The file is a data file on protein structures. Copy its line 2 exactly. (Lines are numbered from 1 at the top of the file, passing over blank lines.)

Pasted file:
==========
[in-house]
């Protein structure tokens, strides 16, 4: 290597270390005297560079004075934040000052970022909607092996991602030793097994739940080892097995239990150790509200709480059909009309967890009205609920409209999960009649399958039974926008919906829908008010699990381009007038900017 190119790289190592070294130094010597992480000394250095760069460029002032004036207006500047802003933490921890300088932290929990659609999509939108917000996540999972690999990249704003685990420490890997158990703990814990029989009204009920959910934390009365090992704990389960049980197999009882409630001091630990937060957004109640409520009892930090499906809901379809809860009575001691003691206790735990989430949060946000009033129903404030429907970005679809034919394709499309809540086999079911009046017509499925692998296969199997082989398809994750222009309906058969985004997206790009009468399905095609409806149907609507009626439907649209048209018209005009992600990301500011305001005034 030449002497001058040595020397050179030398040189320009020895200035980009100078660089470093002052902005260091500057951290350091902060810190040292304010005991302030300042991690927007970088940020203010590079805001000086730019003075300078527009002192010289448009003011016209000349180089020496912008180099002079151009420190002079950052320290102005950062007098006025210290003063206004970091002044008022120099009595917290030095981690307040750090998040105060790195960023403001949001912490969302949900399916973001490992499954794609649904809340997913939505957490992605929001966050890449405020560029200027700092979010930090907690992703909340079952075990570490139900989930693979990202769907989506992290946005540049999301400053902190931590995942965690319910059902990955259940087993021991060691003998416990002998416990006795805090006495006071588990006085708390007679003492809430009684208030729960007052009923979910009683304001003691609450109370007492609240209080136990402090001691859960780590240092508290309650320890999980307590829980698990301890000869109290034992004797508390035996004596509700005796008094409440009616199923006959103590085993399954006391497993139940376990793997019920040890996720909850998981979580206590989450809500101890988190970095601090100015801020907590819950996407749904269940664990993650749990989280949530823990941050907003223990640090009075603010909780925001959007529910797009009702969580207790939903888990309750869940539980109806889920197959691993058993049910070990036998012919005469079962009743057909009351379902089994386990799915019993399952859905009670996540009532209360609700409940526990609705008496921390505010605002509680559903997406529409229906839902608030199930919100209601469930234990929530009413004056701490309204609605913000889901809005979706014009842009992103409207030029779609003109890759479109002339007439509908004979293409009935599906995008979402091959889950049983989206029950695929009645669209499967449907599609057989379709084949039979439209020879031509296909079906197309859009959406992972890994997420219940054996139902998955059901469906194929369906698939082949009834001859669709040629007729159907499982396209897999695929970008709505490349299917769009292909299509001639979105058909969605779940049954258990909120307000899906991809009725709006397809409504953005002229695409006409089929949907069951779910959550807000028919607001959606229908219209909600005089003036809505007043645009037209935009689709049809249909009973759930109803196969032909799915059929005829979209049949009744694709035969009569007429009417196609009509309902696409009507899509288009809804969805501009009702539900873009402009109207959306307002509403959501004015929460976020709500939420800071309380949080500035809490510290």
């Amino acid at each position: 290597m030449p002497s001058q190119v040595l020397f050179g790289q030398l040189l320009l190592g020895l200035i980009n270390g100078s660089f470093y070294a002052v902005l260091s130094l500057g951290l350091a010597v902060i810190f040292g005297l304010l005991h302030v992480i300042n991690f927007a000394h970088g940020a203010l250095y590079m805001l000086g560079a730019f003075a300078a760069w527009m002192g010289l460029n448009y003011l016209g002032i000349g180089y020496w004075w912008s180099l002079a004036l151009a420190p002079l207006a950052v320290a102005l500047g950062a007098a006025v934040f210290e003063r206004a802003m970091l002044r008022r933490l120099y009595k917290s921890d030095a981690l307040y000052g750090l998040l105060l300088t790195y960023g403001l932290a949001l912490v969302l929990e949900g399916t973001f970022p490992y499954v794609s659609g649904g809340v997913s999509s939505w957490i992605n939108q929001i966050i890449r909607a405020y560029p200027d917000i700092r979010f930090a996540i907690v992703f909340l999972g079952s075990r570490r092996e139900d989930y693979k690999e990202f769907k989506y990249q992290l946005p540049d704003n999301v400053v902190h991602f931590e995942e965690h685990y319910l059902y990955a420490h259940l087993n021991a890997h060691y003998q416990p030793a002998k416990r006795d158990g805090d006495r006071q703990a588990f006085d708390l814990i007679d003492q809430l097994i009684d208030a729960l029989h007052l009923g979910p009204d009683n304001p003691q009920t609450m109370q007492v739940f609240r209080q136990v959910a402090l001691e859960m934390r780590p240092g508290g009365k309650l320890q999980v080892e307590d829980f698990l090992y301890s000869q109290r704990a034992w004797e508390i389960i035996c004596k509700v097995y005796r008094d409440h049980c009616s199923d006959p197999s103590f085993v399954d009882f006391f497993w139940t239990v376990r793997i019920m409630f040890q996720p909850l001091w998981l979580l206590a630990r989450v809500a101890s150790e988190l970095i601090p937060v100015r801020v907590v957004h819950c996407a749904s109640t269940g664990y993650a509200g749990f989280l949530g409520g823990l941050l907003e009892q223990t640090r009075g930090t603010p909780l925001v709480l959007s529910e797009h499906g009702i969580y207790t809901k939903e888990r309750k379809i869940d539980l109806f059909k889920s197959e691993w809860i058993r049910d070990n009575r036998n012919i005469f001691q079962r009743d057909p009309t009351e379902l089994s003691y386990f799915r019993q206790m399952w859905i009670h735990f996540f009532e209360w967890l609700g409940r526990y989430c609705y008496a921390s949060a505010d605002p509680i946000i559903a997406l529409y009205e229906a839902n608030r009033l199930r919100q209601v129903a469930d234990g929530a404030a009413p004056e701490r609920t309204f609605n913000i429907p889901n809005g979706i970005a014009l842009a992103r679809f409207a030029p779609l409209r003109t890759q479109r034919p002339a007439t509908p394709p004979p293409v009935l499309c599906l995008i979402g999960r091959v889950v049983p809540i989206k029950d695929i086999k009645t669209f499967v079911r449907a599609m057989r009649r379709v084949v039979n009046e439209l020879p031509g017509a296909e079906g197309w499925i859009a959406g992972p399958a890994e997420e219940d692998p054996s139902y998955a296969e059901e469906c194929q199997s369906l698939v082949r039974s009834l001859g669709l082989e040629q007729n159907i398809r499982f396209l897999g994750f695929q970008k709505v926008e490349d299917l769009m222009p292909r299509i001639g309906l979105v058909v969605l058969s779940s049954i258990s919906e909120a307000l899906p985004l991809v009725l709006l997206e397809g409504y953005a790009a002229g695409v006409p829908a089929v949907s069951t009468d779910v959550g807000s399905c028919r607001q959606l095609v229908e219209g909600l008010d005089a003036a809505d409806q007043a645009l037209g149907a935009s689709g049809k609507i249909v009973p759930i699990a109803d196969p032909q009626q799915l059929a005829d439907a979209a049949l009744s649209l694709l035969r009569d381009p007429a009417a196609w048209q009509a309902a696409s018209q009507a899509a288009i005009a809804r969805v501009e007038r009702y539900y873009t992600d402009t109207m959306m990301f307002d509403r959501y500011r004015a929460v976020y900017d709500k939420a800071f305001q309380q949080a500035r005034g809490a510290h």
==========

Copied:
């Protein structure tokens, strides 16, 4: 290597270390005297560079004075934040000052970022909607092996991602030793097994739940080892097995239990150790509200709480059909009309967890009205609920409209999960009649399958039974926008919906829908008010699990381009007038900017 190119790289190592070294130094010597992480000394250095760069460029002032004036207006500047802003933490921890300088932290929990659609999509939108917000996540999972690999990249704003685990420490890997158990703990814990029989009204009920959910934390009365090992704990389960049980197999009882409630001091630990937060957004109640409520009892930090499906809901379809809860009575001691003691206790735990989430949060946000009033129903404030429907970005679809034919394709499309809540086999079911009046017509499925692998296969199997082989398809994750222009309906058969985004997206790009009468399905095609409806149907609507009626439907649209048209018209005009992600990301500011305001005034 030449002497001058040595020397050179030398040189320009020895200035980009100078660089470093002052902005260091500057951290350091902060810190040292304010005991302030300042991690927007970088940020203010590079805001000086730019003075300078527009002192010289448009003011016209000349180089020496912008180099002079151009420190002079950052320290102005950062007098006025210290003063206004970091002044008022120099009595917290030095981690307040750090998040105060790195960023403001949001912490969302949900399916973001490992499954794609649904809340997913939505957490992605929001966050890449405020560029200027700092979010930090907690992703909340079952075990570490139900989930693979990202769907989506992290946005540049999301400053902190931590995942965690319910059902990955259940087993021991060691003998416990002998416990006795805090006495006071588990006085708390007679003492809430009684208030729960007052009923979910009683304001003691609450109370007492609240209080136990402090001691859960780590240092508290309650320890999980307590829980698990301890000869109290034992004797508390035996004596509700005796008094409440009616199923006959103590085993399954006391497993139940376990793997019920040890996720909850998981979580206590989450809500101890988190970095601090100015801020907590819950996407749904269940664990993650749990989280949530823990941050907003223990640090009075603010909780925001959007529910797009009702969580207790939903888990309750869940539980109806889920197959691993058993049910070990036998012919005469079962009743057909009351379902089994386990799915019993399952859905009670996540009532209360609700409940526990609705008496921390505010605002509680559903997406529409229906839902608030199930919100209601469930234990929530009413004056701490309204609605913000889901809005979706014009842009992103409207030029779609003109890759479109002339007439509908004979293409009935599906995008979402091959889950049983989206029950695929009645669209499967449907599609057989379709084949039979439209020879031509296909079906197309859009959406992972890994997420219940054996139902998955059901469906194929369906698939082949009834001859669709040629007729159907499982396209897999695929970008709505490349299917769009292909299509001639979105058909969605779940049954258990909120307000899906991809009725709006397809409504953005002229695409006409089929949907069951779910959550807000028919607001959606229908219209909600005089003036809505007043645009037209935009689709049809249909009973759930109803196969032909799915059929005829979209049949009744694709035969009569007429009417196609009509309902696409009507899509288009809804969805501009009702539900873009402009109207959306307002509403959501004015929460976020709500939420800071309380949080500035809490510290």